Monday, April 4, 2011

Scribbling Women - for Nonfiction Monday

This week's Nonfiction Monday round-up will be at L.L.Owens!

Jocelyn, Marthe. "Scribbling Women": True Tales from Astonishing Lives. Toronto: Tundra Books, 2011. Print.
[Book cover credit:]

In this slim volume, Jocelyn looks at the writing of 11 women throughout history and around the world. Some of them were famous in their own times and have names that are still recognizable today. Some of them meant for their writing to be read by thousands, some meant for it to be read by only a few. They differ in nationality, economic status, opportunity and experience. What they do have in common is the need and the will to write down the incredible stories of their lives.

Starting with Sei Shonagon in Heian Japan and working her way chronologically to Doris Pilkington Garimara in modern day Australia,* Jocelyn manages to look at the writing of a wide variety of women. She admits in her introduction that she was limited to work written in or translated into English, which explains the predominance of North American and British women in these pages. Still, this is not a book filled with the polite letters of Victorian ladies.

Of the eleven women in these pages, five are women of color and five (not the same five) spend a better part of their lives as decidedly lower class. Their stories really do cover a broad spectrum of the female experience; no two are alike. Whether you are looking for action or introspection, gumption or the strong will to make do, there is woman represented here for you. Following closely on the heals of the rather offensive to our modern sensibilities writing of a barely pre-Victorian wife of a wealthy captain (Mary Hayden Russell), we are treated to the writing of a slave who remained hidden in her mother's attic for years (Harriet Ann Jacobs). Daisy Ashford, the eight year old author of the still in print The Young Visiters, is followed by Ada Blackjack, the sole survivor of an expedition to the Arctic. A surgeon during the Vietnam War (Dang Thuy Tram), an undercover reporter (Nellie Bly) and one of the first female felons to be shipped to Australia (Margaret Catchpole) are also represented here.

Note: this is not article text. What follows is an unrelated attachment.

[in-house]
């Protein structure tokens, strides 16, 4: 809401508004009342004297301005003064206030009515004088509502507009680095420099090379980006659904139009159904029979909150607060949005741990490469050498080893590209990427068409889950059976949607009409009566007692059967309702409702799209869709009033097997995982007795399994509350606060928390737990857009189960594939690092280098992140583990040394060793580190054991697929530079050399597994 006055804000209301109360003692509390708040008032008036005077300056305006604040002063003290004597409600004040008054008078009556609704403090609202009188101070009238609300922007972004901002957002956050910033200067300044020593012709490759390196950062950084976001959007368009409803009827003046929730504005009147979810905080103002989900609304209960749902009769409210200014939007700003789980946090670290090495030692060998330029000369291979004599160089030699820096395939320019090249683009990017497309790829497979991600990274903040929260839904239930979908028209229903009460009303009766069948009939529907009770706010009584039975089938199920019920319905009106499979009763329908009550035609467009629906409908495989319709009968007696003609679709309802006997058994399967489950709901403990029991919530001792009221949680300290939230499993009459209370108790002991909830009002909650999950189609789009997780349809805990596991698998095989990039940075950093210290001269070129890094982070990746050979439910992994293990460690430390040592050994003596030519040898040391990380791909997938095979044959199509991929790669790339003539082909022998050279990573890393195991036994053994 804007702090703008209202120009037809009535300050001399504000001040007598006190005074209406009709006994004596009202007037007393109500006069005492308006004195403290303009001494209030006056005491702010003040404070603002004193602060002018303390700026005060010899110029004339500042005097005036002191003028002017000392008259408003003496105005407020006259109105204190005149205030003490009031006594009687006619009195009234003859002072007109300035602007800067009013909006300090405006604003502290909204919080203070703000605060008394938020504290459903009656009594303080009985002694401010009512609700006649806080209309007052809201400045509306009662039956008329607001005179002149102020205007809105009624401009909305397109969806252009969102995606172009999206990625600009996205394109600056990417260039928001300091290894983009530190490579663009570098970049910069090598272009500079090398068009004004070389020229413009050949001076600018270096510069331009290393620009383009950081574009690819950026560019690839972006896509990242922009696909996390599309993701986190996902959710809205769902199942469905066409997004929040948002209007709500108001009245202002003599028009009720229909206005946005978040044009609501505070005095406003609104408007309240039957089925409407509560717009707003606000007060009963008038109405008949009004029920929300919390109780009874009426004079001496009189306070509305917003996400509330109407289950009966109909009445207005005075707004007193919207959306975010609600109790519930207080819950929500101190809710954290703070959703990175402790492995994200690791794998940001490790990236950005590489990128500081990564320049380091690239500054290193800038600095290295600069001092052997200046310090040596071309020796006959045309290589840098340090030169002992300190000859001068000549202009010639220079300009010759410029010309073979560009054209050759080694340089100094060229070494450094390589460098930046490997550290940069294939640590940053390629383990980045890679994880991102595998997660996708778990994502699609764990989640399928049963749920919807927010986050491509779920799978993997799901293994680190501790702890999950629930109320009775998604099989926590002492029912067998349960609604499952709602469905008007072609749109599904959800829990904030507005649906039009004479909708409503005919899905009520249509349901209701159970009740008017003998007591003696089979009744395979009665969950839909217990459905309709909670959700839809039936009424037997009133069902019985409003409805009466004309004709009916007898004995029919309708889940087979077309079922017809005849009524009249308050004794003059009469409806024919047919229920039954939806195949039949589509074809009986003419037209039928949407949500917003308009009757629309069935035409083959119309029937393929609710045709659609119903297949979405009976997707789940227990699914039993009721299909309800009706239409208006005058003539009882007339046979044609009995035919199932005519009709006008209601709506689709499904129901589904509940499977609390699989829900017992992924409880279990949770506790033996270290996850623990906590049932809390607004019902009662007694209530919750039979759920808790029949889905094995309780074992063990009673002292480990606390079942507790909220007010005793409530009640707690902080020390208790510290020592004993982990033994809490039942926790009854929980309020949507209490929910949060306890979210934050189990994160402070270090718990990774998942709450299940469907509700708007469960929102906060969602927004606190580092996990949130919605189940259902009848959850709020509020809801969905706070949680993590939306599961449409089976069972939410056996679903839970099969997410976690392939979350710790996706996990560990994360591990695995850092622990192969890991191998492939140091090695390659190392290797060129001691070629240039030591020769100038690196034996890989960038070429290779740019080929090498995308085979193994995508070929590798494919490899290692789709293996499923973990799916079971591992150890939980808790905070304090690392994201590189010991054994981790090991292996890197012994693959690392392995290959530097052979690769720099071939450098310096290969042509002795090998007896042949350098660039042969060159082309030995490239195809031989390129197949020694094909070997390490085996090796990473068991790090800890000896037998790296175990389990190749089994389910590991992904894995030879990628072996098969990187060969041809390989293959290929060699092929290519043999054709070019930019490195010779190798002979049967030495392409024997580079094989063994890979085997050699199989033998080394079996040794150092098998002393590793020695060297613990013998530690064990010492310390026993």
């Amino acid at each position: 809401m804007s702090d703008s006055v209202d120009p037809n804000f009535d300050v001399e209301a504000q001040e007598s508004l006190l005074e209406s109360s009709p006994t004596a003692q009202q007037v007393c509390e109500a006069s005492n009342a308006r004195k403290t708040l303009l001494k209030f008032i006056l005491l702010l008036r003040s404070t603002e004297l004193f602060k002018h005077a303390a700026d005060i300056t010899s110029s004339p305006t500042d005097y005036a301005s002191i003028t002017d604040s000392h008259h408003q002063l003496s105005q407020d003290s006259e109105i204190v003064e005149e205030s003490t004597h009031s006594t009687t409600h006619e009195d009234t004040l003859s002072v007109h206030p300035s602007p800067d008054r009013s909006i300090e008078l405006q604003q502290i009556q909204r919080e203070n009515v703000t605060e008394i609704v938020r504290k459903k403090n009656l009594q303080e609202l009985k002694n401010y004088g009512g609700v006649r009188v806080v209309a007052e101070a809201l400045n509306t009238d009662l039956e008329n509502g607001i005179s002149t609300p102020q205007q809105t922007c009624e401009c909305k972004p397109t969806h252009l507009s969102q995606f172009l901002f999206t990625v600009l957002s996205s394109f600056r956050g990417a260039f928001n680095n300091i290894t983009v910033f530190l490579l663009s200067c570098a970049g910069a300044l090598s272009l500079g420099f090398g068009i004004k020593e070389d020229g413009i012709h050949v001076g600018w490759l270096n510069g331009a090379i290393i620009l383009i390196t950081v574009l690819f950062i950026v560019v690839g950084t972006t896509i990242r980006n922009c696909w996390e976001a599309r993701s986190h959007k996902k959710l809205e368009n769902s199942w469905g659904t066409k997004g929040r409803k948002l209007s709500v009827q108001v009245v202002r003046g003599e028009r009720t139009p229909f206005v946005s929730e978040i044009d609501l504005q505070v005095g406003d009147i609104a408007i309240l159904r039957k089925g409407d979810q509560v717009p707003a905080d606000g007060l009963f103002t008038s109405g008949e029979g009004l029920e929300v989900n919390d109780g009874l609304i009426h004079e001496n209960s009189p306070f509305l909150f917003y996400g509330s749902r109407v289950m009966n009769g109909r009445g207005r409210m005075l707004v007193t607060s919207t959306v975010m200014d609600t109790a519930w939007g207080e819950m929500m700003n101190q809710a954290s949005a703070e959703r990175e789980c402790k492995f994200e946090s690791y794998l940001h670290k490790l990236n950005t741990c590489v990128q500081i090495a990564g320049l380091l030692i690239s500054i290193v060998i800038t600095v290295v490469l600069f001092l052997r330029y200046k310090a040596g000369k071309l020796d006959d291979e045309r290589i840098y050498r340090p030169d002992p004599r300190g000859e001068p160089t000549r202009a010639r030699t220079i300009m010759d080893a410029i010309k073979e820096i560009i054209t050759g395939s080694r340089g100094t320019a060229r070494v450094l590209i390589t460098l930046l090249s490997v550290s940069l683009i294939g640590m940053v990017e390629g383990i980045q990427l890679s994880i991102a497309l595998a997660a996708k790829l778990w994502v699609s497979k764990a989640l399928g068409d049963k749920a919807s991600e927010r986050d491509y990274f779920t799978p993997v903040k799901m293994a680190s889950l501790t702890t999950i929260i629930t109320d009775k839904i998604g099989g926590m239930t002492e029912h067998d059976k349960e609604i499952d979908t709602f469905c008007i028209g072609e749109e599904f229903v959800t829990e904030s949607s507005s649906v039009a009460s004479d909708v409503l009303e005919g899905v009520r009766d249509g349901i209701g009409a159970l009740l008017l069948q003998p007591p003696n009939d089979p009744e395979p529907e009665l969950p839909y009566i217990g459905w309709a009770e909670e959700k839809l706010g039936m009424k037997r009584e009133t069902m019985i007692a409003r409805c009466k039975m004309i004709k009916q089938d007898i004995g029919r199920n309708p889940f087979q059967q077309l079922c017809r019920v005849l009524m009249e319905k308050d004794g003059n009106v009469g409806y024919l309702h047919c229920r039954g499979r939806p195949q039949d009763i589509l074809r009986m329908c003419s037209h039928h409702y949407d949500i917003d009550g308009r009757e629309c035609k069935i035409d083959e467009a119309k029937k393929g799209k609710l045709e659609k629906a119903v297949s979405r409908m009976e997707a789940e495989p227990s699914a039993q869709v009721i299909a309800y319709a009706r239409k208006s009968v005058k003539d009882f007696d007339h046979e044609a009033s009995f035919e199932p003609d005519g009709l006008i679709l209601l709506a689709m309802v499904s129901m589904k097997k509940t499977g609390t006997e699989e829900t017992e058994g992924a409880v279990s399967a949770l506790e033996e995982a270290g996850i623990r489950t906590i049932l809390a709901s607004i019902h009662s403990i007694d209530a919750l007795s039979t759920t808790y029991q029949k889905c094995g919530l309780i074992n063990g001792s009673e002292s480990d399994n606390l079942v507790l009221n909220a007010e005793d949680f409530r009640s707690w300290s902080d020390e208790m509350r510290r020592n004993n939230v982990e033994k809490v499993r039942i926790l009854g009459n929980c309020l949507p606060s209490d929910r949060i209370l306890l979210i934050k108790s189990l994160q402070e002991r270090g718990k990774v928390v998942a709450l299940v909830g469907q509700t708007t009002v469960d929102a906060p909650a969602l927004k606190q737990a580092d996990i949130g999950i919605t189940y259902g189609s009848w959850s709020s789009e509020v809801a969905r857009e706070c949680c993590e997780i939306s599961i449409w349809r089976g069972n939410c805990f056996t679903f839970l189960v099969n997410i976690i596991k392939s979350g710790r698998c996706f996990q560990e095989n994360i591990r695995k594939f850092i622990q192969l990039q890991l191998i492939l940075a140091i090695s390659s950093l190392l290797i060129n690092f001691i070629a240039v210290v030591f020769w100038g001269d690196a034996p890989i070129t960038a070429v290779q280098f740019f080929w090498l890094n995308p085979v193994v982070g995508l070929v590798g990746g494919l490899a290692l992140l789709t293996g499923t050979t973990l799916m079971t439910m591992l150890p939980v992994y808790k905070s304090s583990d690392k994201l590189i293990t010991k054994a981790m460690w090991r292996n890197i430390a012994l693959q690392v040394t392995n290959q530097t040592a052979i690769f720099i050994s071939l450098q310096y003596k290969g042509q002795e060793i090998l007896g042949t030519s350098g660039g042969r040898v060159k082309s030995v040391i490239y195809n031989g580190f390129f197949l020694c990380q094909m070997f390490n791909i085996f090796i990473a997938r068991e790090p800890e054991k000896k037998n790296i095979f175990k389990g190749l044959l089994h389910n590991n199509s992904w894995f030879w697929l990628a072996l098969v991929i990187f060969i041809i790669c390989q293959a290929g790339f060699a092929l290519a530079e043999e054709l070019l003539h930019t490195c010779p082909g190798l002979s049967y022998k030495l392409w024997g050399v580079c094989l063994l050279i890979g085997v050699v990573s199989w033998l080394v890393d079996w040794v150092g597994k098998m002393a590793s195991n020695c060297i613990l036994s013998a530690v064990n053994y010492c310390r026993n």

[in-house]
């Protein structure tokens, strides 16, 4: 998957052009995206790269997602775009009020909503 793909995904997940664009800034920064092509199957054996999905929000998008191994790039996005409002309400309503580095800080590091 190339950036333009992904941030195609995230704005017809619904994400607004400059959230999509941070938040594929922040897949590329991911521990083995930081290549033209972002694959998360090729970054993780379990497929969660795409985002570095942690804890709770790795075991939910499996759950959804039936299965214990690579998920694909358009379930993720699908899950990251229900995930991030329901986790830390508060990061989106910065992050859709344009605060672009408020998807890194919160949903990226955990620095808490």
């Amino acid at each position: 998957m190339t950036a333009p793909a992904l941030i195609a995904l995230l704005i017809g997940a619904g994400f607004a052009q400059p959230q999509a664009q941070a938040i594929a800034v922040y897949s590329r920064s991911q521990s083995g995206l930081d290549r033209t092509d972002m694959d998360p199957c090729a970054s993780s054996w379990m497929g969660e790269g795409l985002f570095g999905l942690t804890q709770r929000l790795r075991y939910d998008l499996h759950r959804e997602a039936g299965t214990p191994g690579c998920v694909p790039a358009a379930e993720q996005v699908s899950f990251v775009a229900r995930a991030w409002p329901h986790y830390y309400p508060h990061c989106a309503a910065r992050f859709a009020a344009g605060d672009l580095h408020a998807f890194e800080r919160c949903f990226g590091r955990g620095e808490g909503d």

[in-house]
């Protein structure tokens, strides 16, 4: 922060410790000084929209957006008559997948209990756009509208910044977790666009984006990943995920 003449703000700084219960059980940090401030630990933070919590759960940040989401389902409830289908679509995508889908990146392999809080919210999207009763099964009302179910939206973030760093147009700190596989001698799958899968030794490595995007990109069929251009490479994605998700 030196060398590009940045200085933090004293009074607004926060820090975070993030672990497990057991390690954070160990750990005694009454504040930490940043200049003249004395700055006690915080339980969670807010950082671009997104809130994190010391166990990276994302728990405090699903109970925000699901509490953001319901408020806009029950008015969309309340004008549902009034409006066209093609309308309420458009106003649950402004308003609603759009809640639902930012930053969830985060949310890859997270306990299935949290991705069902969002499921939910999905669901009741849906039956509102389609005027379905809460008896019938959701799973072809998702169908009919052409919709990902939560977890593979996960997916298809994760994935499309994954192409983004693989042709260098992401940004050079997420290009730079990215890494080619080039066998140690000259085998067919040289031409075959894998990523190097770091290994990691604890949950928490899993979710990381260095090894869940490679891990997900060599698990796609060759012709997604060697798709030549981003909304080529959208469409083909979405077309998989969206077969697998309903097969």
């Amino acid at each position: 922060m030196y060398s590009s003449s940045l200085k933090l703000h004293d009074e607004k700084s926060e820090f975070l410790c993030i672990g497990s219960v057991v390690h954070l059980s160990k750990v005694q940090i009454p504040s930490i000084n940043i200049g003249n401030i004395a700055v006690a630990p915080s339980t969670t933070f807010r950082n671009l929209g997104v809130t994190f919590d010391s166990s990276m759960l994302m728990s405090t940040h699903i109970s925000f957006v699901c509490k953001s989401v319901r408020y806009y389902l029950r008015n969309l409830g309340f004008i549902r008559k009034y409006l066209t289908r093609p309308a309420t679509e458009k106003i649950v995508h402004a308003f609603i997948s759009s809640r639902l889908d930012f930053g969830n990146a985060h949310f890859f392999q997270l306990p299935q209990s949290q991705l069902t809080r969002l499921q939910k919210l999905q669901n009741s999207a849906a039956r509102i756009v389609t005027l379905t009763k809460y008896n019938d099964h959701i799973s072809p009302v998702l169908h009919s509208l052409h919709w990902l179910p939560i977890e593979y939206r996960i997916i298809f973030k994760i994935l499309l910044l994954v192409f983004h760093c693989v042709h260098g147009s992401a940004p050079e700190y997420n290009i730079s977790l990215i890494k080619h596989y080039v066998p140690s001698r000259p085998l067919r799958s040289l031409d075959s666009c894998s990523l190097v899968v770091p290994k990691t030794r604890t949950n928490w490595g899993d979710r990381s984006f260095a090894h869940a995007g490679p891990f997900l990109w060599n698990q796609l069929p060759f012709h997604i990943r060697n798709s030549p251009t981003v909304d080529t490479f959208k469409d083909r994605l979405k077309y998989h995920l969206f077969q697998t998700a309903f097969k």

My only problem with this book was that I wanted to know more about each of the women. In some cases, there is just not that much more that is known. In others, I'm going to have to go looking for information about these women or others like them on my own. There is a bibliography in the back of the book, but it's arranged in alphabetical order (like bibliographies should be) rather than organized by subject or chapter, and it's pretty long. I would have much preferred short biblios at the end of each chapter even if it would have broken up the narrative a bit. Also, though this book has the subject heading of "biography," the information contained in Scribbling Women is based almost entirely on the writing of the women themselves. I love this, but it will make this book a hard sell for report writers as some common details are often not included (birth and death dates, however, are present). Still, this is an interesting book about an interesting mix of women that nonfiction readers and budding young writers will enjoy.

Scribbling Women came out last week!

Book source: Review copy provided by the publisher through LibraryThing's Early Reviewer program.

*Upon whose book (about the life of her mother) the movie Rabbit Proof Fence is based. This movie is heart-breaking and horrible at the same time that it is inspiring. I highly recommend it!

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April (BooksandWine) said...

This sounds fabulous. I love reading primary sources written by women, especially traditionally underrepresented women.

Lawral the Librarian said...

April, I thought it was great! There was enough of the source material present that you really go a feel for each of the women and their writing, but there was also enough explanation/translation that readers won't get too hung up on archaic language, spelling errors, etc.